The SABC is suing TV film-maker Sylvia Vollenhoven, Noseweek and Martin Welz, editor of Noseweek. The Constitutional issue at stake: does the public’s right to know, outweigh SABC’s proprietary rights?
TV film-maker, SABC veteran and creator of the documentary ‘Project Spear’, Sylvia Vollenhoven was commissioned by the SABC last year to produce the documentary as part of a new series called Truth Be Told.
The film is based on a story which first appeared in Noseweek more than two years ago. It tells of an ex-MI6 spy who presented the South African government with a plan, dubbed Project Spear, to recover billions of rands misappropriated by apartheid-era bankers, officials and politicians from state coffers.
In December last year there were four screenings of the film in Cape Town in protest after the SABC wanted to “pull” the documentary due to the fact that government “would not take kindly” to it, as well as the material being too “sophisticated” for SABC2 viewers.
This is what Right2Know activist Mallick Bailey had to say after hearing the reason behind the SABC’s decision to pull the documentary. According to Bailey the film was “highly informative”. Bailey said:
What an insult. It’s easy to understand what’s happening here and the SABC should be forced to inform South Africans about this.
Most people in the audience were outraged by it. This movie portrays the truth and that is why the SABC won’t show it.
No, there is no way that ordinary South Africans won’t understand this movie. What will happen is that people will relate to it – and their eyes will be opened to what is going on. It is the SABC’s responsibility to inform the people – but the ANC cadres there are reluctant to acknowledge that their leaders are not up to scratch, so everybody in the country is living in denial. They should be forced to show it.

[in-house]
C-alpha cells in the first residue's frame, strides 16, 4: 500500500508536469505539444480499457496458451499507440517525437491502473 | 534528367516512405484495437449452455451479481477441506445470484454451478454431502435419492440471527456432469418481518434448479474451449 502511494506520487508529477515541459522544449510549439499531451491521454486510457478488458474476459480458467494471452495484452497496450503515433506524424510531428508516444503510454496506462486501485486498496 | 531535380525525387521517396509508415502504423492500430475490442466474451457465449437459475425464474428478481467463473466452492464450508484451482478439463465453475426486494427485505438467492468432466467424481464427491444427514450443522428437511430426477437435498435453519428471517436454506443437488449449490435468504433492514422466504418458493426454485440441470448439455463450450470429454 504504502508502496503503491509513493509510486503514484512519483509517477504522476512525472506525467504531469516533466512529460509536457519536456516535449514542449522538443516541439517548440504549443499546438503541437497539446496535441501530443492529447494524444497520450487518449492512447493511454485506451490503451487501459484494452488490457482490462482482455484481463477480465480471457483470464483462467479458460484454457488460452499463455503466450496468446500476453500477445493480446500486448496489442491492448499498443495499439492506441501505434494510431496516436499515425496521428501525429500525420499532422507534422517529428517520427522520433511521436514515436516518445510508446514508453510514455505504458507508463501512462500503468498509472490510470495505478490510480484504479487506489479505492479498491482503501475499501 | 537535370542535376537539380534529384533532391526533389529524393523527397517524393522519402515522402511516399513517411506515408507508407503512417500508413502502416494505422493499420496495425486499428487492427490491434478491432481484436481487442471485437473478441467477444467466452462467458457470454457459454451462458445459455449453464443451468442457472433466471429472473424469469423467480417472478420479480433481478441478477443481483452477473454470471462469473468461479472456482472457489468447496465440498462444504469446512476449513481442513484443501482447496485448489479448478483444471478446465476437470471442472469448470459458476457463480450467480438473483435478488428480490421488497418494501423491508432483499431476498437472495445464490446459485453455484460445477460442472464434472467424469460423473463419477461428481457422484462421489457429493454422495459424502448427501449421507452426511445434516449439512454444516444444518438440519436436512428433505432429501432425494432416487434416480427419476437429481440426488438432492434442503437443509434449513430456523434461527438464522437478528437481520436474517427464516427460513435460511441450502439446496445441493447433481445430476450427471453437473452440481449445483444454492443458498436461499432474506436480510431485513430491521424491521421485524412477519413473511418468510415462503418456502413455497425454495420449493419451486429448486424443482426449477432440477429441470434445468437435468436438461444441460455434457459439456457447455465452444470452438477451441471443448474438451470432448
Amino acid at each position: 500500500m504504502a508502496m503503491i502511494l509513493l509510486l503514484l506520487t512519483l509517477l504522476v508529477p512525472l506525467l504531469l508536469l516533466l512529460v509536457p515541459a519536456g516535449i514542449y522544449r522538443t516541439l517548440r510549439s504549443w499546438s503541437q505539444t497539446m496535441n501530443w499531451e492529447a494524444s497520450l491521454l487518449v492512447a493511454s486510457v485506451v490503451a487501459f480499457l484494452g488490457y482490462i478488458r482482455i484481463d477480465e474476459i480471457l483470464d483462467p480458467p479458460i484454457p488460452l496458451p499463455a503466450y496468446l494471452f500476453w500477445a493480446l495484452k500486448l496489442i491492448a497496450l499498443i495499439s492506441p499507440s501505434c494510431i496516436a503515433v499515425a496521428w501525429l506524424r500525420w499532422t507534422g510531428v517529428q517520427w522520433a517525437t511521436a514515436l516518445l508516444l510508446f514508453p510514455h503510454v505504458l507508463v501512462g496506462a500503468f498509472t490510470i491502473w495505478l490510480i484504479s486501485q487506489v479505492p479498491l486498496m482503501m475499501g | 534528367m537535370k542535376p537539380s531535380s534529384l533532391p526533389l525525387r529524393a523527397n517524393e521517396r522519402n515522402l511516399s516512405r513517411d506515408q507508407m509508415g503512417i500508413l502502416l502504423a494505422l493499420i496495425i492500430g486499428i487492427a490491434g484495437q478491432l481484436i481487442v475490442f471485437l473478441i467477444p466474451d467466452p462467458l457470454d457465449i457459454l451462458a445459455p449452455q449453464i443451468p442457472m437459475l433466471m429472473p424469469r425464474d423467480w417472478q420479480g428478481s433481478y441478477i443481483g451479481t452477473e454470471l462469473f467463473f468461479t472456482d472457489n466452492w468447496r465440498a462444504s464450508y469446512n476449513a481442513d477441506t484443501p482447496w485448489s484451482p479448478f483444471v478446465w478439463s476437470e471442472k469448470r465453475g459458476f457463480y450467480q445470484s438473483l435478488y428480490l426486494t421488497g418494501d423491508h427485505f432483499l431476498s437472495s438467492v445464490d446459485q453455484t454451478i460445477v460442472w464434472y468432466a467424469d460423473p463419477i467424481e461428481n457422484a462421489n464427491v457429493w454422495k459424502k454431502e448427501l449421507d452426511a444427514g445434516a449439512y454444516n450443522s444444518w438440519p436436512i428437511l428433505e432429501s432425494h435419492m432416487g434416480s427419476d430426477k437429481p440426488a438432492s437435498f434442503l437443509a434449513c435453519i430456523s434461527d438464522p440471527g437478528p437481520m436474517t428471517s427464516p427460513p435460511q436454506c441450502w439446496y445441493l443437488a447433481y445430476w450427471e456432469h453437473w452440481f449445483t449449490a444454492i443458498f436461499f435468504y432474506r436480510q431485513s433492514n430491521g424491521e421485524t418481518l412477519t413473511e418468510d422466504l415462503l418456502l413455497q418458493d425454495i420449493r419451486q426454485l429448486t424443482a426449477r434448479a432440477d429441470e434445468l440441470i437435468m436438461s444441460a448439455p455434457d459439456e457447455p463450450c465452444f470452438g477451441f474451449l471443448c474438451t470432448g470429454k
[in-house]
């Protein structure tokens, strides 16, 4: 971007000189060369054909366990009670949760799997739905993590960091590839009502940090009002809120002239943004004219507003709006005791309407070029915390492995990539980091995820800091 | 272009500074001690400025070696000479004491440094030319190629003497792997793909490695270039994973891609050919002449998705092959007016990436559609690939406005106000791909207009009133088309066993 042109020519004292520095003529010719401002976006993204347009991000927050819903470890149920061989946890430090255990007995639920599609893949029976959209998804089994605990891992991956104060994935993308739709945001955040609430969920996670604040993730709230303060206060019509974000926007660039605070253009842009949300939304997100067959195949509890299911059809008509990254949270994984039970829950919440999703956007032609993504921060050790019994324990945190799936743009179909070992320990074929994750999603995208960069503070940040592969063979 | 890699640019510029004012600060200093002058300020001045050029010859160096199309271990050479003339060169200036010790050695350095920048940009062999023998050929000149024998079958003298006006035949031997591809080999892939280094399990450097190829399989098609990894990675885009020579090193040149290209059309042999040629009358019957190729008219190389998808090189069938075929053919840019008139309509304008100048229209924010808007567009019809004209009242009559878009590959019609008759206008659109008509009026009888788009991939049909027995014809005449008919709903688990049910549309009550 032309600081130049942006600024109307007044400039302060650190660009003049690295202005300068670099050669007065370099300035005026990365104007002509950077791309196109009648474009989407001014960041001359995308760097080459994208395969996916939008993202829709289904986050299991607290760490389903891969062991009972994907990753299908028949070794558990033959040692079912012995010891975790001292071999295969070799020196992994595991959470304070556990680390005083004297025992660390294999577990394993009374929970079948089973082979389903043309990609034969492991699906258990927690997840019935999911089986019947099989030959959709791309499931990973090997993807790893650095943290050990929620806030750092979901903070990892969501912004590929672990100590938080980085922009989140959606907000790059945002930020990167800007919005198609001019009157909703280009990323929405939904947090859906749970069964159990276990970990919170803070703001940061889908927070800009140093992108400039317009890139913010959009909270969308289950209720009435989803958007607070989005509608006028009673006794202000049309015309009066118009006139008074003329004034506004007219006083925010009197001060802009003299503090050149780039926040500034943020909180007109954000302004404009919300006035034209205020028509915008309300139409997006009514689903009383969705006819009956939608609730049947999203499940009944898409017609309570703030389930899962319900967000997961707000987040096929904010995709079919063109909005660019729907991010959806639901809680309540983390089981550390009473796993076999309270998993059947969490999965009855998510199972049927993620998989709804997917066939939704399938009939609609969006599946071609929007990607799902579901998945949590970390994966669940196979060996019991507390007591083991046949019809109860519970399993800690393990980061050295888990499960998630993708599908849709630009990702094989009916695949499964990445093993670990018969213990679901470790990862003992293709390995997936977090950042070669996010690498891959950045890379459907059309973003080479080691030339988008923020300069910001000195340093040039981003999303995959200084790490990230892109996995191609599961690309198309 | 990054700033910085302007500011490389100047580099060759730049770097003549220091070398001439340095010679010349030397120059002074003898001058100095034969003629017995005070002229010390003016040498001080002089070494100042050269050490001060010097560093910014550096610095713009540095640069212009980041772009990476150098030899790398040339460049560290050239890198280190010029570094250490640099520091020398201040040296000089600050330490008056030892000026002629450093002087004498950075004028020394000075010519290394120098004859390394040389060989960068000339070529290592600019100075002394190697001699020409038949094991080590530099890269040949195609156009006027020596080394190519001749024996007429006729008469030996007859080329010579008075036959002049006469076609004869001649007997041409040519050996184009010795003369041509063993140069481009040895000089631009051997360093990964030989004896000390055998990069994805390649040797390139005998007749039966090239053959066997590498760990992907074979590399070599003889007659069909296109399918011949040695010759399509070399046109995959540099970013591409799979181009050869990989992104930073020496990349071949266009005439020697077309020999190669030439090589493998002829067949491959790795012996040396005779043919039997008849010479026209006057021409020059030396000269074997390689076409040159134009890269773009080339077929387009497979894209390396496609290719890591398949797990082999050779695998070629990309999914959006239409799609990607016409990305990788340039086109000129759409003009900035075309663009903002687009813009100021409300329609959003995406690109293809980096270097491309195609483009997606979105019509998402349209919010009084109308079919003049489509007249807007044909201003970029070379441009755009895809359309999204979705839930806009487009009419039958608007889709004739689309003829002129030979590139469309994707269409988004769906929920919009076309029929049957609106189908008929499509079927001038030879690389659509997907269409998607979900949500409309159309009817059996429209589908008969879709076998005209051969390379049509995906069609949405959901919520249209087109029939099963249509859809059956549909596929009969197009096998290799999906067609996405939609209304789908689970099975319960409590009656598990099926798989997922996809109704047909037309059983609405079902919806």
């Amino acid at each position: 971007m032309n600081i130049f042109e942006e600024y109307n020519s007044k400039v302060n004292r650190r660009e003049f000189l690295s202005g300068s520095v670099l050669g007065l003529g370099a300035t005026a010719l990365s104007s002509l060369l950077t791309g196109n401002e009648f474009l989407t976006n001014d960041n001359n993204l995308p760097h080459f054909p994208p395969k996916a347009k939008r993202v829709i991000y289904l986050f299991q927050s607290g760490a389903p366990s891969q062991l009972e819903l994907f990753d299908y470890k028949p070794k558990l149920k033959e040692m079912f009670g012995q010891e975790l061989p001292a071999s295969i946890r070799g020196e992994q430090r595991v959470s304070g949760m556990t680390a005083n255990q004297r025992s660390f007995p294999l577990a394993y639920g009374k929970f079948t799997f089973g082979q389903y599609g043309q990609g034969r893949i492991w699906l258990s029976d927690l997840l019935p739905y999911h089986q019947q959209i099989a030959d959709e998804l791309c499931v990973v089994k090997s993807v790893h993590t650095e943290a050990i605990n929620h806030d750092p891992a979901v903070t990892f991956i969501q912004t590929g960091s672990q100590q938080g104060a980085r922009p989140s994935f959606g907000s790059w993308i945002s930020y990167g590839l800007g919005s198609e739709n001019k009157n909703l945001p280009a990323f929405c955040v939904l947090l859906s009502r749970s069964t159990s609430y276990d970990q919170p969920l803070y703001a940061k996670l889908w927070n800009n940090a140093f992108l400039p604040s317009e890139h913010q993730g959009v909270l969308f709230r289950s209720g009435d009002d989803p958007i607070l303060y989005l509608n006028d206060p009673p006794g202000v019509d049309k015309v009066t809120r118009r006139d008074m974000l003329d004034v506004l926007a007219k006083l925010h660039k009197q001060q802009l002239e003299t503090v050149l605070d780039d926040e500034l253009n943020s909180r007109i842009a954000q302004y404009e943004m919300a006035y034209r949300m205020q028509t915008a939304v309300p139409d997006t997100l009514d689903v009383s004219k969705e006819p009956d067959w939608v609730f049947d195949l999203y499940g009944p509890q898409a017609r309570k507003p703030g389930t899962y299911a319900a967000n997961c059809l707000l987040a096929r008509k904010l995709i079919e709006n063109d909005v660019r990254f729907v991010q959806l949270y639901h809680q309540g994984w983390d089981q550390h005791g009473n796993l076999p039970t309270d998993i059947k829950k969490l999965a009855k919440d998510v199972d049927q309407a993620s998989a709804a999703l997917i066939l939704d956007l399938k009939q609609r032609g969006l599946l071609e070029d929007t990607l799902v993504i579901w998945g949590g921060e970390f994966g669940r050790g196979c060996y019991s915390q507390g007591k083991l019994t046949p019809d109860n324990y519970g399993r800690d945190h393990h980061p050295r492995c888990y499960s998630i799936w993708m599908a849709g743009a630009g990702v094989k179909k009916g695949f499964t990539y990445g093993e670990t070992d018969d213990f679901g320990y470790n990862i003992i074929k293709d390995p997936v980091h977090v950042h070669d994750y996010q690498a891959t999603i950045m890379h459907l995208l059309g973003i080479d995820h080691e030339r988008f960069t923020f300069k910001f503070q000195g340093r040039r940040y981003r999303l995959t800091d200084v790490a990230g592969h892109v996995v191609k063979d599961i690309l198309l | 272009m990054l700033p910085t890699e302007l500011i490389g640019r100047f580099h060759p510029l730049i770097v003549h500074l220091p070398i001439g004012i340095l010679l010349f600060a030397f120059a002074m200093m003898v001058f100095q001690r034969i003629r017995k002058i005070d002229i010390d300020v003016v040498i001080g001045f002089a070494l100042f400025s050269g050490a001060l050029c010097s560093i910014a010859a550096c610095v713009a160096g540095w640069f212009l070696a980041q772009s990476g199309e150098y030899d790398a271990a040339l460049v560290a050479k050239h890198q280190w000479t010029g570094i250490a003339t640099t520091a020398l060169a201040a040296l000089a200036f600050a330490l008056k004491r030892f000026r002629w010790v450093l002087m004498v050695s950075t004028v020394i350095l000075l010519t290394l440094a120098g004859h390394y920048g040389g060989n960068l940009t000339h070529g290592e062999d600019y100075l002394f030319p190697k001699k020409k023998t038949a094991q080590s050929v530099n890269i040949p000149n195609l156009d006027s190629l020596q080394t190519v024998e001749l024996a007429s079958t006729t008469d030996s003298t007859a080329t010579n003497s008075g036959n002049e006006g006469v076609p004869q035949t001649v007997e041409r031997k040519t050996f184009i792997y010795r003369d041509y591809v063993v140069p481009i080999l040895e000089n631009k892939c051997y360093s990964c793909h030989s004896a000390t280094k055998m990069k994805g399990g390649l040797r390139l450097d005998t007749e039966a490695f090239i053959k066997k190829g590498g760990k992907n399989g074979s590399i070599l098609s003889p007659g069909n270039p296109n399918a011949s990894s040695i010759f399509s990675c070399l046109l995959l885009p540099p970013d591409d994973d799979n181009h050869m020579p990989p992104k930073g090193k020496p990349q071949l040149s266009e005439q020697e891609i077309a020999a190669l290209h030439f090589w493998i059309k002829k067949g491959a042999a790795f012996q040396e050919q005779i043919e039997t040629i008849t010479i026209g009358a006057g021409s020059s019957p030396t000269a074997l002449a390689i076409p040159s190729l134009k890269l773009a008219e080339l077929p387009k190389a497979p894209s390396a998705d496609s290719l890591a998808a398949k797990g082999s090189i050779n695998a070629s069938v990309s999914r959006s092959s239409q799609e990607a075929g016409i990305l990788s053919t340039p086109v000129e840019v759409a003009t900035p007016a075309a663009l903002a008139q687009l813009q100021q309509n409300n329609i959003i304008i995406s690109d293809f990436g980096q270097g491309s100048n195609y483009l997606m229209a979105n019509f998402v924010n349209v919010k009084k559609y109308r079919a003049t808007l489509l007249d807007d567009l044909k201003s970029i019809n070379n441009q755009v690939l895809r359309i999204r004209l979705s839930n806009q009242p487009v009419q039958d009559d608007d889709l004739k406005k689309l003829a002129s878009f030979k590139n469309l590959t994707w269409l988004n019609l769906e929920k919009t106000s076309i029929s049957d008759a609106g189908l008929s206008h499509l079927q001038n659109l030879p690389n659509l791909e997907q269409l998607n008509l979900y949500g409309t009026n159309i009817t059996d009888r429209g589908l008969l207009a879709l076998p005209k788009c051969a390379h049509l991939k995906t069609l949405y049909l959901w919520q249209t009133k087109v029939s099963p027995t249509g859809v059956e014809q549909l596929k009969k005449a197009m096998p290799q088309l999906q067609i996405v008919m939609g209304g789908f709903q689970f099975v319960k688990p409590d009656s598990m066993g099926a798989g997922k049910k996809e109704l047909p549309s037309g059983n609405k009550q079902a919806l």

The inspiration came after she read the story in Noseweek in 2010. In January of last year, Vollenhoven sent in her proposal for the documentary to the SABC, who seemed very interested in the project at the time. The SABC confirmed with Vollenhoven that they would commission Project Spear as part of their new series of documentaries called ‘Truth Be Told’. In April 2012 the “shooting script” was sent to the SABC. The broadcaster gave the script the okay and Vollenhoven and her team began the interviewing process. After sending in the “rough assemble” on dvd in August Vollenhoven received negative feedback. A quote from one of the emails read:
The government is not going to take kindly to being asked, why are we walking away from recovering so much money?
Vollenhoven remained optimistic that the documentary would air, but she received a phone call stating that the matter had been referred to acting head of content enterprises, Gerhard Pretorius. This news did not sit well with Vollenhoven. She was informed that Jimi Matthews, head of news at the SABC had received a copy. Vollenhoven said:
When I spoke to Jimi on the telephone, it became clear he was not optimistic that this documentary would see the light of day. He told me it had got to the point in the SABC where the legal people have the final say. It didn’t used to be like that. The ‘legal people’ gave us recommendations about how far we could go, but they had reached the point where ‘the legal people’ have the final say. He said this was not the only piece of journalism that was going to be shelved because the government would not play ball.
A question was raised, “Does Vollenhoven believe the SABC received a directive from the powers-that-be to pull the programme?” Vollenhoven said:
No. More than anything, it is sychophantic, scared people who brought about this debacle. A friend who is a senior official in the ANC begged me to put lots of pressure on the SABC and ‘get them to use this bloody thing’. My friend told me the ANC does not want people to think the government is pulling strings at every turn at the SABC ‘because we are not’.
The story is never going to go away. It’s only going to get bigger – and I won’t rest until my documentary programme gets broadcast to the South Africans who need to see it.
Vollenhoven wants her story to be heard by everybody by publicising the injustice – the Streisand effect in action.
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